Contrary to what I knew to be true, I wanted it all. I wanted my cake and to eat it too. I wanted the Enjoli commercial – bring home the bacon, fry it up in a pan and never, never let him forget he’s a man. I came to believe having it all meant filling up every moment. Busyness was the mark of a full life. I can be pretty stubborn. Even when at the core of my being I knew this wasn’t living, I stuck to my guns. Unfortunately, there were too many voices around me reinforcing that this was the way to a full life and anything less was just failure – as a wife, as a mother, as a woman.
A common conversation with a colleague, friend or family member went something like this: Me: “Hi. How are you?” Them: “Oh (exasperating sigh) I am SO busy!! I don’t know if I’m coming or going!” Me: “Oh, I hear ya. I am up to my armpits in alligators.” And on, and on the conversation grew as each party talked about an ever-growing to do list while secretly stifling knowing smiles that yes, THIS is living! (please read that with sarcasm if you will)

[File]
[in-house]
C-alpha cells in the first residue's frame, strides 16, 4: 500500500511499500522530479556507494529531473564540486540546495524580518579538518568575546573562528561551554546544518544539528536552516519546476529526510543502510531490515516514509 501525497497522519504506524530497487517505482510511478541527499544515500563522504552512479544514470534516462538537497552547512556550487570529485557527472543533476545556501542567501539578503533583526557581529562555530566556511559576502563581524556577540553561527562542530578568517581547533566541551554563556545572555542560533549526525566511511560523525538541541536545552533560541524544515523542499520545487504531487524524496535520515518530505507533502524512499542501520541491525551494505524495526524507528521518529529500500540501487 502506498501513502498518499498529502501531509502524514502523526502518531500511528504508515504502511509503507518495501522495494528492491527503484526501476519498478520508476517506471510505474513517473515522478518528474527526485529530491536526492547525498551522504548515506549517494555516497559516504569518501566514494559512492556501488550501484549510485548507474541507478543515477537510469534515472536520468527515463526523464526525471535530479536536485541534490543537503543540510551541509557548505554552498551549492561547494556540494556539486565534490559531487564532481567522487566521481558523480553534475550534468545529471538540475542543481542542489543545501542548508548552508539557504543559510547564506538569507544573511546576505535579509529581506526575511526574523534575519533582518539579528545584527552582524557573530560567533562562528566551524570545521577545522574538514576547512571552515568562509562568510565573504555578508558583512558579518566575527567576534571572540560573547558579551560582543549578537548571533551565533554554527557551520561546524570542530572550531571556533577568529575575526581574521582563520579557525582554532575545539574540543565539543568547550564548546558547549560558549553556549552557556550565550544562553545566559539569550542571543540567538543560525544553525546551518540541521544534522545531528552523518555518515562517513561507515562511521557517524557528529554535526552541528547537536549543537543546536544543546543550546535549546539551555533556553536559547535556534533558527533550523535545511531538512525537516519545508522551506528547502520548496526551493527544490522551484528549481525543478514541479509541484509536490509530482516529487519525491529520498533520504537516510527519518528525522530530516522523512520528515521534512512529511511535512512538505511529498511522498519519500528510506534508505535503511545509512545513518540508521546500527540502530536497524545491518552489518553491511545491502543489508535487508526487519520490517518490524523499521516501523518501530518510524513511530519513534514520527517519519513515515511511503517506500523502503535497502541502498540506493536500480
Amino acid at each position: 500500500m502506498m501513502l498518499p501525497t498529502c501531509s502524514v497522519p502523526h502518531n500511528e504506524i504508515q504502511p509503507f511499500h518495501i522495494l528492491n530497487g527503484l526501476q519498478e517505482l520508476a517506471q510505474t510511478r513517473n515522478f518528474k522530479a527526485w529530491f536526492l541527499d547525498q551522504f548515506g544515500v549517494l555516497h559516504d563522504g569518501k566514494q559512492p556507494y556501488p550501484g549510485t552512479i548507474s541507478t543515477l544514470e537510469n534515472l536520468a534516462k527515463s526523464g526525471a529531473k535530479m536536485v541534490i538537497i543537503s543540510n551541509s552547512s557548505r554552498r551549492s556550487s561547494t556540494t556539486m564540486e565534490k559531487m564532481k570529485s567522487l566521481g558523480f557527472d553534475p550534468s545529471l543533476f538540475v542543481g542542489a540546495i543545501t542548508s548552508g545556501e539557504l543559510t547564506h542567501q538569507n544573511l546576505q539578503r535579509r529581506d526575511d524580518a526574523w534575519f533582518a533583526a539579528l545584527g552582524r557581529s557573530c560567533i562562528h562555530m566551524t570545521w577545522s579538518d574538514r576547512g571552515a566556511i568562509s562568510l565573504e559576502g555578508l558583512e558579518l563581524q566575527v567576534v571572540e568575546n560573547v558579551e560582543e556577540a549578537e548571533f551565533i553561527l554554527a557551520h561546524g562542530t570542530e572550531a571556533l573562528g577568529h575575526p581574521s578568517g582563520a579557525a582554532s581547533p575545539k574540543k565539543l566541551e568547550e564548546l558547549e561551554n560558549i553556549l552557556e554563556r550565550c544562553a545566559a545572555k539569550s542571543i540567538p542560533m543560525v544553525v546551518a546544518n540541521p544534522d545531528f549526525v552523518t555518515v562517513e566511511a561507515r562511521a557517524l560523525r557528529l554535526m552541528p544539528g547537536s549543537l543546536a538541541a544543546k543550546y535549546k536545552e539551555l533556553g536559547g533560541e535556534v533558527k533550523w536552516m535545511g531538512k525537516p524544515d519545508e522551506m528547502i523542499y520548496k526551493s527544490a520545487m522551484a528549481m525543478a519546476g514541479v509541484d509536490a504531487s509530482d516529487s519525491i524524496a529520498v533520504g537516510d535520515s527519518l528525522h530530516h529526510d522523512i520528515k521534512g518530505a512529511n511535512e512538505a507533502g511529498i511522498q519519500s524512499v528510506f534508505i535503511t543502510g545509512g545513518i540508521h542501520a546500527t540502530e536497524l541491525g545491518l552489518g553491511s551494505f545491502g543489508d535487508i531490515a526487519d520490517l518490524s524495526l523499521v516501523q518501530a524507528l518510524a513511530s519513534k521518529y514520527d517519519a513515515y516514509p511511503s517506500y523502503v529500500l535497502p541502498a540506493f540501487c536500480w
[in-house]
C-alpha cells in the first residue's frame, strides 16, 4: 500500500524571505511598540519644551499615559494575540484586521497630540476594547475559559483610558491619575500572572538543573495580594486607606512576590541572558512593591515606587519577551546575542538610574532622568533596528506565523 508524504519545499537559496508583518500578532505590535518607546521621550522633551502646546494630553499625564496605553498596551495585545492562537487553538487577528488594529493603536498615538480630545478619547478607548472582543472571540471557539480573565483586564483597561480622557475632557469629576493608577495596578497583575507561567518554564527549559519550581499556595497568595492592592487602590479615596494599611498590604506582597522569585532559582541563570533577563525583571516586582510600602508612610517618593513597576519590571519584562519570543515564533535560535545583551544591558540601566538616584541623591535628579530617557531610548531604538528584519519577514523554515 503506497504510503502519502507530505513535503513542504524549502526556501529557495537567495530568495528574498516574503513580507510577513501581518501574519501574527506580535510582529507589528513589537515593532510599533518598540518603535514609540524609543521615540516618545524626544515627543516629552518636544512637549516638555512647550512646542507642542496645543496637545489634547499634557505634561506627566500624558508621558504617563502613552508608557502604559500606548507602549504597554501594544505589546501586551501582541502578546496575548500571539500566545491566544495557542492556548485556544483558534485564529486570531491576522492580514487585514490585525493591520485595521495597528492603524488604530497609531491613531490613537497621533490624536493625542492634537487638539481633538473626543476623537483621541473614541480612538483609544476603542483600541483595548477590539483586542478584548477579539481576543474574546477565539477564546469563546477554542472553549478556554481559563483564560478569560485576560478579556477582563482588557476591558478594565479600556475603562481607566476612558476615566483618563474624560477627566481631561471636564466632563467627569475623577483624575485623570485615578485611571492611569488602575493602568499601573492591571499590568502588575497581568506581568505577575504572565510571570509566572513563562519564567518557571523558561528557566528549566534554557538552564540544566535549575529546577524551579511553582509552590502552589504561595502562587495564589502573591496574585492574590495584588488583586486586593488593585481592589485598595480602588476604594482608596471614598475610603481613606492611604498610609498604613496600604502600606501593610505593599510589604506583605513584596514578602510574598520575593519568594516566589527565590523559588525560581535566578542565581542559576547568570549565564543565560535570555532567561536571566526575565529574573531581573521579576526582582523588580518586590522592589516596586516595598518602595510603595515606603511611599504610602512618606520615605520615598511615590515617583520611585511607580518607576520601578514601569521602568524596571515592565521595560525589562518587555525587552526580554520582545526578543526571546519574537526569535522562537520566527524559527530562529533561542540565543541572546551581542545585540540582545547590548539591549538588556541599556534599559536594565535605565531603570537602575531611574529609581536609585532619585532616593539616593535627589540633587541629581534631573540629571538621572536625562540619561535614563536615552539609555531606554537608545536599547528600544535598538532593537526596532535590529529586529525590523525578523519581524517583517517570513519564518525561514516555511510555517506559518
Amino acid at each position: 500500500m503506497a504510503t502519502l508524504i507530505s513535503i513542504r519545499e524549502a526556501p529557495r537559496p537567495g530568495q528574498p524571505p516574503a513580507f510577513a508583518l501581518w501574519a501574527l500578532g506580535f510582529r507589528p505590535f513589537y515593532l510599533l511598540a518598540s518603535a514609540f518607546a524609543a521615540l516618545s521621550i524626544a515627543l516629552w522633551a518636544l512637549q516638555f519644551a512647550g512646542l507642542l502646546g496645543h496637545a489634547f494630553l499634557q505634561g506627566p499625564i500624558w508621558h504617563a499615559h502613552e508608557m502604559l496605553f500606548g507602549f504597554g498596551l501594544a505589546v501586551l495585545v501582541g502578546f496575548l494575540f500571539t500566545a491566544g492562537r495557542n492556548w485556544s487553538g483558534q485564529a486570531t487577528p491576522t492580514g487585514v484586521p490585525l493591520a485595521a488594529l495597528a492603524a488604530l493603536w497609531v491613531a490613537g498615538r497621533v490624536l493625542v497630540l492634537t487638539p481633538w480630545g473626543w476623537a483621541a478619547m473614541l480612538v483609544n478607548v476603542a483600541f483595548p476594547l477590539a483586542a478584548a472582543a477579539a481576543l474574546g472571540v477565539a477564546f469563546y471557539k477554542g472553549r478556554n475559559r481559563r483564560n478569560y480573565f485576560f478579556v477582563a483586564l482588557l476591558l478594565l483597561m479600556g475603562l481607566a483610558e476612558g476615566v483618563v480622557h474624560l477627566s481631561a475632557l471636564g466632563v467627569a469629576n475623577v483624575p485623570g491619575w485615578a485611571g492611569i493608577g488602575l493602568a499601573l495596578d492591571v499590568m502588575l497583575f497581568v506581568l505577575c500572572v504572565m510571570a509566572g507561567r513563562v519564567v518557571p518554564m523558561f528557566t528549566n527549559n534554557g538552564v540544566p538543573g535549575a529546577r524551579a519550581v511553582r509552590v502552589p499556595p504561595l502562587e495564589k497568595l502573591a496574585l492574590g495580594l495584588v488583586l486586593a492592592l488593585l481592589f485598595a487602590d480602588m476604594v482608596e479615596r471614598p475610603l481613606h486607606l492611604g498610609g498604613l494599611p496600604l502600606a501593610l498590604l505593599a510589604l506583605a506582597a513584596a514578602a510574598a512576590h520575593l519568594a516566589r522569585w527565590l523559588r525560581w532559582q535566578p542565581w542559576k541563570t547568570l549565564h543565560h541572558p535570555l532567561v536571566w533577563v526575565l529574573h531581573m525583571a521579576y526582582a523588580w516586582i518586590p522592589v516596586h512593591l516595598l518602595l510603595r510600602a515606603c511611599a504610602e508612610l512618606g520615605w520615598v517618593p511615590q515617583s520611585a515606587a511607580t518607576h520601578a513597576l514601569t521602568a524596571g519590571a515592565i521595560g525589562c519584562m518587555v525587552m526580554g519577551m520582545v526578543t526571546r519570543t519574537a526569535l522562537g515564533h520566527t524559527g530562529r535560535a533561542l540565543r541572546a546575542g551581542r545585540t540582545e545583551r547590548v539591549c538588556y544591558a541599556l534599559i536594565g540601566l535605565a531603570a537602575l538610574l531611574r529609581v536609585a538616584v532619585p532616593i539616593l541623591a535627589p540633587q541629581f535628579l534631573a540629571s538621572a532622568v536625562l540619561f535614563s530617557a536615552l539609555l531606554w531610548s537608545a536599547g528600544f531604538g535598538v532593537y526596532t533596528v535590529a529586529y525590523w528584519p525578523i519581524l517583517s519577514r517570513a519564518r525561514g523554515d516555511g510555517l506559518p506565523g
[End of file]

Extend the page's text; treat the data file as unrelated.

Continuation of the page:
Living a full life, is not full because of busyness or “stuff.” A full life is full because you are living more of your full potential. That sounds wonderful…and relaxing…and scary as hell. If I’m living my full potential, then I’m at great risk. Risk of falling down, risk of making mistakes, and the biggest risk of all – success. What if someone finds out I’m good at something. Then I have to be, um, good at something. And someone is bound to find out I’m a big fraud. Then what? (side note: It’s called “imposter syndrome” and you can read more about it here.)
We sometimes use the words “courage” and “bravery” interchangeably, but courage is vastly different from bravery. Bravery typically refers to something we can see: showiness, splendor, magnificence. Bravery can be seen in an act of courage.
Courage, on the other hand, is defined as strength or a quality of mind that enables a person to face personal, emotional, physical difficulties. Courage means to “act in accordance with one’s beliefs, especially in spite of criticism.” (Definitions found on dictionary.com)
Having “it all” is, in part, an act of courage that is born out of insight and self-discovery. Understanding who you are – what you value, what you believe, what your service is to the world – and ACTING on that understanding is to have courage and exhibit bravery. You will have to say “no.” You will have to say it to yourself, to people you love, to people you don’t want to disappoint. When you live in congruence with your values, your beliefs and your service, having “it all" becomes clear. It won’t be easy, but it will be simple. Your courage will fill your sails and one small, daily step after another, you can and you will have “it all.”